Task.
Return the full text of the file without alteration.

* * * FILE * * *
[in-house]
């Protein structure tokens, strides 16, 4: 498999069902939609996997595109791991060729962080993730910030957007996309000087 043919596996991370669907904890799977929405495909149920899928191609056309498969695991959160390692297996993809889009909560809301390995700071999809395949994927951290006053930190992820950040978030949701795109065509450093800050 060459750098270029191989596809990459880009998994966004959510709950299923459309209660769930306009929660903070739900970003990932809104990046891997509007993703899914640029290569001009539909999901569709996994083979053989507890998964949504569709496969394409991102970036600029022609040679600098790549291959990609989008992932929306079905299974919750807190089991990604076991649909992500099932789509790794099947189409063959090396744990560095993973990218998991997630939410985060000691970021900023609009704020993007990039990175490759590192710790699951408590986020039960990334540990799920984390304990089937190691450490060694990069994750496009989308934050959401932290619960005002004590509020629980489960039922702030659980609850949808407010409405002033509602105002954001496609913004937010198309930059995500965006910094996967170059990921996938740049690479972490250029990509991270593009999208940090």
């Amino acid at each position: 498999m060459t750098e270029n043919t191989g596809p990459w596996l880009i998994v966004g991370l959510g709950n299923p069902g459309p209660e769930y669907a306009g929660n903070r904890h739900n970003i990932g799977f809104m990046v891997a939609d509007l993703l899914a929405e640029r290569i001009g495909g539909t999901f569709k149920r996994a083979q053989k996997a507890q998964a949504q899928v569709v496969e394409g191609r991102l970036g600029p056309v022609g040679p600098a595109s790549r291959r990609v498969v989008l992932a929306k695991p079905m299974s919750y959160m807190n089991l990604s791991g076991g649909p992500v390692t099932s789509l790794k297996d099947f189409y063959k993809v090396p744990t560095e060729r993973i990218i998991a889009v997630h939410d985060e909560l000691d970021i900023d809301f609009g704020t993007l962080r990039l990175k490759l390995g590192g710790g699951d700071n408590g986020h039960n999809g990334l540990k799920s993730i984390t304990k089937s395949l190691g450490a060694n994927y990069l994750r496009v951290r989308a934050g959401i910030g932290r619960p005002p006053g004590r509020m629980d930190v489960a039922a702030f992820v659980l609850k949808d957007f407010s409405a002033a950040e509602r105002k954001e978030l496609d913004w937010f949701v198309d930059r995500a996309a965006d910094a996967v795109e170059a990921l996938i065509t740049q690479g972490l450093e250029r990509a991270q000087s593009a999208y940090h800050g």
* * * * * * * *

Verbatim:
[in-house]
């Protein structure tokens, strides 16, 4: 498999069902939609996997595109791991060729962080993730910030957007996309000087 043919596996991370669907904890799977929405495909149920899928191609056309498969695991959160390692297996993809889009909560809301390995700071999809395949994927951290006053930190992820950040978030949701795109065509450093800050 060459750098270029191989596809990459880009998994966004959510709950299923459309209660769930306009929660903070739900970003990932809104990046891997509007993703899914640029290569001009539909999901569709996994083979053989507890998964949504569709496969394409991102970036600029022609040679600098790549291959990609989008992932929306079905299974919750807190089991990604076991649909992500099932789509790794099947189409063959090396744990560095993973990218998991997630939410985060000691970021900023609009704020993007990039990175490759590192710790699951408590986020039960990334540990799920984390304990089937190691450490060694990069994750496009989308934050959401932290619960005002004590509020629980489960039922702030659980609850949808407010409405002033509602105002954001496609913004937010198309930059995500965006910094996967170059990921996938740049690479972490250029990509991270593009999208940090």
């Amino acid at each position: 498999m060459t750098e270029n043919t191989g596809p990459w596996l880009i998994v966004g991370l959510g709950n299923p069902g459309p209660e769930y669907a306009g929660n903070r904890h739900n970003i990932g799977f809104m990046v891997a939609d509007l993703l899914a929405e640029r290569i001009g495909g539909t999901f569709k149920r996994a083979q053989k996997a507890q998964a949504q899928v569709v496969e394409g191609r991102l970036g600029p056309v022609g040679p600098a595109s790549r291959r990609v498969v989008l992932a929306k695991p079905m299974s919750y959160m807190n089991l990604s791991g076991g649909p992500v390692t099932s789509l790794k297996d099947f189409y063959k993809v090396p744990t560095e060729r993973i990218i998991a889009v997630h939410d985060e909560l000691d970021i900023d809301f609009g704020t993007l962080r990039l990175k490759l390995g590192g710790g699951d700071n408590g986020h039960n999809g990334l540990k799920s993730i984390t304990k089937s395949l190691g450490a060694n994927y990069l994750r496009v951290r989308a934050g959401i910030g932290r619960p005002p006053g004590r509020m629980d930190v489960a039922a702030f992820v659980l609850k949808d957007f407010s409405a002033a950040e509602r105002k954001e978030l496609d913004w937010f949701v198309d930059r995500a996309a965006d910094a996967v795109e170059a990921l996938i065509t740049q690479g972490l450093e250029r990509a991270q000087s593009a999208y940090h800050g």